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GOP senator takes to the Senate floor to launch rebuke of Trump for his attacks on the media
Sen. Jeff Flake (R-Ariz.) leaves the Senate chamber after he delivered a speech Wednesday at the U.S. Capitol in Washington, D.C. Flake rebuked President Donald Trump’s frequent attacks towards the news media. (Alex Wong/Getty Images)\n

GOP senator takes to the Senate floor to launch rebuke of Trump for his attacks on the media

Sen. Jeff Flake (R-Ariz.) took to the Senate floor Wednesday to rebuke President Donald Trump for his attacks on the media.

Flake's remarks came the same day the president previously said he would issue “Fake News Awards” to the media.

What did Flake say?

In a speech, the outgoing senator, a frequent critic of Trump, blasted the president for an “unrelenting daily assault on the constitutionally protected free press.”

Flake said the president’s characterization of the news media as the "enemy of the people" is "an assault as unprecedented as it is unwarranted."

“It is a testament to the condition of our democracy that our own president uses words infamously spoken by Josef Stalin to describe his enemies,” Flake said.

He said the president’s "shameful, repulsive statement" about the press are a “great shame for us in this body, especially for those of us in the president's party.”

“And, of course, the president has it precisely backward — despotism is the enemy of the people,” Flake said.

The senator noted that a free press “is the despot's enemy, which makes the free press the guardian of democracy.”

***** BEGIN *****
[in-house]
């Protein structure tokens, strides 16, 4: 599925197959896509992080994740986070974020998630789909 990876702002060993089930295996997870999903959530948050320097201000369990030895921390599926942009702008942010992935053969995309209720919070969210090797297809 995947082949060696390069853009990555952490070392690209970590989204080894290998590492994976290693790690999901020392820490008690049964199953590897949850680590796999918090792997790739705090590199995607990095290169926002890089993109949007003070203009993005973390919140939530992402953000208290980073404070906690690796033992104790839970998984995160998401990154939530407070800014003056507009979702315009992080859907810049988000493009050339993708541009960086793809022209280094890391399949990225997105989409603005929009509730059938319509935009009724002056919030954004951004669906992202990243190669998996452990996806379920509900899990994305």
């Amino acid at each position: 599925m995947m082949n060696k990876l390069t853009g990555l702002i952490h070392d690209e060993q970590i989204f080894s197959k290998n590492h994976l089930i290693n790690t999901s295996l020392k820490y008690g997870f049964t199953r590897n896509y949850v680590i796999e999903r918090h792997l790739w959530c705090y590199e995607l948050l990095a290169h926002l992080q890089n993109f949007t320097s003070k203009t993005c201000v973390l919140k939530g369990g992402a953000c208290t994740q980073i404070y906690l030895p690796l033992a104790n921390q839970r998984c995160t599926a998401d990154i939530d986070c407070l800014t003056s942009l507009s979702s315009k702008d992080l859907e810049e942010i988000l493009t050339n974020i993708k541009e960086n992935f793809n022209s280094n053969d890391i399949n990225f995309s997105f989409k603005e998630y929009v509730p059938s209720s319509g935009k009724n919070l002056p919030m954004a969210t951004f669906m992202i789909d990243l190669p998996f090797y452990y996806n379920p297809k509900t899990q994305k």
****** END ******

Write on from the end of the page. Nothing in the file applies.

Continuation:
“When a figure in power reflexively calls any press that doesn't suit him ‘fake news,’ it is that person who should be the figure of suspicion, not the press,” he said.

Flake said the president’s comments about the media imperil a free press in other parts of the world:

Every word that a president utters projects American values around the world. The values of free expression and a reverence for the free press have been our global hallmark, for it is our ability to freely air the truth that keeps our government honest and keeps a people free. Between the mighty and the modest, truth is the great leveler. And so, respect for freedom of the press has always been one of our most important exports.

Flake said such “despotic language” from an American president “inspired dictators and authoritarians.”

“This is reprehensible,” he said, pointing to recent remarks by Rodrigo Duterte, president of the Philippines, Venezuelan President Nicolás Maduro, and Syrian President Bashar al-Assad, among others, that he characterized as comparable.

Flake said the Senate must not “turn a blind eye or a deaf ear to these assaults on our institutions.”

“An American president who cannot take criticism — who must constantly deflect and distort and distract, who must find someone else to blame — is charting a very dangerous path,” he said. “And a Congress that fails to act as a check on the president adds to the danger.”

Flake pointed to “untruths” told by the president, including his claims about the crowd size at his inauguration and his “oft-repeated conspiracy about the birthplace of President [Barack] Obama.”

“Let us be clear,” Flake said. “The impulses underlying the dissemination of such untruths are not benign. They have the effect of eroding trust in our vital institutions and conditioning the public to no longer trust them. The destructive effect of this kind of behavior on our democracy cannot be overstated.”

Flake’s speech followed his Monday comments that Trump’s comments about the press being the enemy of the people are similar to some comments made by Stalin.

"I am in no way comparing President Trump to Joseph Stalin — Joseph Stalin was a killer; our president is not," Flake said on CNN. "It just puzzles me as to why you would use a phrase that is so loaded and that has such deeper meaning, the press being the enemy of the people."

Some observers, including David Axelrod, Obama's former chief strategist, asked if the Stalin analogy was appropriate:

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